Whitley is ecstatic about the early success the disc is finding online. “That’s really cool, because when we got the songs, and we started putting them up on Facebook, iTunes, and Reverb Nation, people started texting and calling me saying ‘I just bought your song. It rocks. We went from #800 to # 1 in a day and a half on Reverb Nation, and now we’re sitting there at # 12, and been there for about two weeks. There’s all these great and talented artists in this town, and to be sitting there at # 12, that’s an honor. That’s really cool,” he says, though he admits “I hope to climb back up to number one. That would be really nice,” he says with a smile.
If you’re looking for a copy of his father on a musical level, don’t. Whitley’s vocals bring to mind the Southern Rock of Charlie Daniels and Hank Williams, Jr. more than the Bluegrass influences of his father. Still, music has forever bonded Jesse with Keith, who died when Jesse was two. “Absolutely,” he says. “I talked to my dad, and ask him for guidance, and ask him for help, and for him to show me things, signs that I’m doing the right things, and there’s always an answer. Whether it be a song coming on the radio, or I will see him in my dreams. I do remember him a little bit, even as I was so young. I think that’s really cool, because a lot of people that age don’t really remember a lot. I’ve got quite a few friends that have lost either their mom or their dad, and don’t remember anything. I feel blessed to be that young and remember a few things. I definitely feel a connection with my dad, and find myself asking for his advice, sure!”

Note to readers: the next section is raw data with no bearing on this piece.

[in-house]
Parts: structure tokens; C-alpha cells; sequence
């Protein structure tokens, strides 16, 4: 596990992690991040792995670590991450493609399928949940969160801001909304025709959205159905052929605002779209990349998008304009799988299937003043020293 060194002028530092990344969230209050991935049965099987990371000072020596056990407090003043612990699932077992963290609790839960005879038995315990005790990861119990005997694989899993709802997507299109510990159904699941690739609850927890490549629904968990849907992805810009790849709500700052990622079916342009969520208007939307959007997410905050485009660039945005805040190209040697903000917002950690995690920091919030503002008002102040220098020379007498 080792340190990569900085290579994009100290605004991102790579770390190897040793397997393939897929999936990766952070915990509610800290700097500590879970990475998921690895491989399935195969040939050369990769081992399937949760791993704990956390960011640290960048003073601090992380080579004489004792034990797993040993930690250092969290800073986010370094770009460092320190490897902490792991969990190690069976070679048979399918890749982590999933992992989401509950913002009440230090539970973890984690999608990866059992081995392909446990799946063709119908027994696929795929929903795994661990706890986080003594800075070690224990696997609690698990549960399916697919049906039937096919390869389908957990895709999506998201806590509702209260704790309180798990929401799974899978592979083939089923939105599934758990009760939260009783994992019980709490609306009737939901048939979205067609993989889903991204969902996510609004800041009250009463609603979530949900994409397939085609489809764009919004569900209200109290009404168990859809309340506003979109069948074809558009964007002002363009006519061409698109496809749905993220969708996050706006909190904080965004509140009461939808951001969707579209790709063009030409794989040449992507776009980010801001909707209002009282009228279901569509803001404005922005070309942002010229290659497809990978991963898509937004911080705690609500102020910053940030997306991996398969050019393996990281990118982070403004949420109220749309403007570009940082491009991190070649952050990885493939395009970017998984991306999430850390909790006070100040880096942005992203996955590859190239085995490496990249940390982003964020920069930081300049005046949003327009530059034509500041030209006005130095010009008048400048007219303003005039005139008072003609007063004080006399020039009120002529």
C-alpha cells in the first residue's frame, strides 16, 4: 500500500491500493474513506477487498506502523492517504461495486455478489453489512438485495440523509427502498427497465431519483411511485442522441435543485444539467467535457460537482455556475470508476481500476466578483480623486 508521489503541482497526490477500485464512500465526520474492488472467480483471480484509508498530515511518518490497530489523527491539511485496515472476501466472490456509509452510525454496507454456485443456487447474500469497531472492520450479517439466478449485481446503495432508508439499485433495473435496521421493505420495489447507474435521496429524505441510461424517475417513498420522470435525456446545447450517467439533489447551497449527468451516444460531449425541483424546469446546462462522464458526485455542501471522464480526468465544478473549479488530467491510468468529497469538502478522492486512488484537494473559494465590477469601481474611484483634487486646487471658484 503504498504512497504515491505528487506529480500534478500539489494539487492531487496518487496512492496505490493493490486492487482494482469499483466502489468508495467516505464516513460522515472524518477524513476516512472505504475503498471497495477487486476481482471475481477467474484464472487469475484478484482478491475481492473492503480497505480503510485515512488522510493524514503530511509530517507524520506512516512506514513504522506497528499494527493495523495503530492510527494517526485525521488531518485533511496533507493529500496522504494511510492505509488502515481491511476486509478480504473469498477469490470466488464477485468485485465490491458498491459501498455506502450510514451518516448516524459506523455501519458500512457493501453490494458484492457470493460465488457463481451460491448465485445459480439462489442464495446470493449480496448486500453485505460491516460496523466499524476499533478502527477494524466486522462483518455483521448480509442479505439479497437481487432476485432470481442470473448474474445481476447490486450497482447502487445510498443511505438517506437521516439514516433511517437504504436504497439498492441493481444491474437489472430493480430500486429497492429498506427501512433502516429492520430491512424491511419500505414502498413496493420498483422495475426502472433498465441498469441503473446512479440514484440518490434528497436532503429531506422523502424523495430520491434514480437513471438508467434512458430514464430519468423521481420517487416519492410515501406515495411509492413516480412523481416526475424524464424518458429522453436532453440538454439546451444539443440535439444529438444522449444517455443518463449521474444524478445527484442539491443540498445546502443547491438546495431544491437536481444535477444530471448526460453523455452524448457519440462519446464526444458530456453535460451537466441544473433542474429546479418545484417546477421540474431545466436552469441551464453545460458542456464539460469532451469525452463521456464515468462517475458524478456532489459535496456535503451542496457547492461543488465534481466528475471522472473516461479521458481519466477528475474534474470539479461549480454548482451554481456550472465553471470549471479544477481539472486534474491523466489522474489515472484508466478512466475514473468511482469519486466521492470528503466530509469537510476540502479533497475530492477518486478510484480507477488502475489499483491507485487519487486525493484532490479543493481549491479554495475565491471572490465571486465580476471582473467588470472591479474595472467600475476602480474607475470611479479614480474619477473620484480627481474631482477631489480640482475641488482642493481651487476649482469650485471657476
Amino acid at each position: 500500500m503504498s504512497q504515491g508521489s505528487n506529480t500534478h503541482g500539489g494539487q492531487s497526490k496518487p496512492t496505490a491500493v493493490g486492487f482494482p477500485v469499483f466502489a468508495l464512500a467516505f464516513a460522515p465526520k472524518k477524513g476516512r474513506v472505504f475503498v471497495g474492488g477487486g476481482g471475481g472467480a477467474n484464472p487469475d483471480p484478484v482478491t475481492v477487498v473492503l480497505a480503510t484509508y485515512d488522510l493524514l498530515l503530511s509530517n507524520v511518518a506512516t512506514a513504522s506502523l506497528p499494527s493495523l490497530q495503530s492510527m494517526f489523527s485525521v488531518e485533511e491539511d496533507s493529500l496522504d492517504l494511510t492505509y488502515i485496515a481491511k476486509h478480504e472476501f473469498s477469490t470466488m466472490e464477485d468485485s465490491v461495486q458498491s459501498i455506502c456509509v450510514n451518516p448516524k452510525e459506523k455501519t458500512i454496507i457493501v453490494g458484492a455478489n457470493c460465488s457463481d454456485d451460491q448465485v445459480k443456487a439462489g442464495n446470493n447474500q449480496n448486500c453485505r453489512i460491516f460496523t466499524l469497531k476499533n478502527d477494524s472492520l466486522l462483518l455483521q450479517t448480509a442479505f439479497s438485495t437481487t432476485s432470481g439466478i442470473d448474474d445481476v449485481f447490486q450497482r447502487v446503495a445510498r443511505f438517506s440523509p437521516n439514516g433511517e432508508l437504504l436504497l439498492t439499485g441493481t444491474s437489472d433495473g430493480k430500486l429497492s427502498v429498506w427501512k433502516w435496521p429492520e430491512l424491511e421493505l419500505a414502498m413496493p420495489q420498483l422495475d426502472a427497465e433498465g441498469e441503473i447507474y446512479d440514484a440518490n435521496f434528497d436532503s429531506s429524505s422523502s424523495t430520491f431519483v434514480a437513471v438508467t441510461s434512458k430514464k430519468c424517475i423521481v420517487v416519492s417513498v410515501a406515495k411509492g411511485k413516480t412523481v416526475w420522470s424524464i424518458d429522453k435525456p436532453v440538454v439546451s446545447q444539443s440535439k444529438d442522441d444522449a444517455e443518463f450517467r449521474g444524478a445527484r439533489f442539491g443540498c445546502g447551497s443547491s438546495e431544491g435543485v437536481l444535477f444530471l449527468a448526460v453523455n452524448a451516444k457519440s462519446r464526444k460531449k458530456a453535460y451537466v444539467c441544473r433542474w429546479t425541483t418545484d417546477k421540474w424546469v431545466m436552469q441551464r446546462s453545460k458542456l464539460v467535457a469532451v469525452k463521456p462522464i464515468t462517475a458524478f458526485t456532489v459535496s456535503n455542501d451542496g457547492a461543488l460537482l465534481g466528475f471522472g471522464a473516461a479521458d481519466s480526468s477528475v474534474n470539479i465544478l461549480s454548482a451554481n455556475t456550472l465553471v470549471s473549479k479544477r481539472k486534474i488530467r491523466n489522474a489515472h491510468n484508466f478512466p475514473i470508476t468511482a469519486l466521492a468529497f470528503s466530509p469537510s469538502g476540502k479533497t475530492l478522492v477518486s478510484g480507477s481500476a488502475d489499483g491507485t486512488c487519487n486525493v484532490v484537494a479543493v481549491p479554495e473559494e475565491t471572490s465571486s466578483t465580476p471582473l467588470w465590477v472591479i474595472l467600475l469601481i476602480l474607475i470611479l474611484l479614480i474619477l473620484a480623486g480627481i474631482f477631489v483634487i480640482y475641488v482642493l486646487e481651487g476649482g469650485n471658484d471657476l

Thankfully, he still has his mother to ask her opinions about the musical industry. Lorrie appears on Kentucky Thunder, adding her distinct vocals to Jesse’s cover of “Don’t Close Your Eyes,” the 1988 smash that lifted Whitley’s career to the next level. Lorrie also has a lot to be excited about these days. She’s got a new album, I Walk Alone, that showcases her songwriting like never before, and she’s also involved in the marketing of a new wine named after one of her trademark tunes.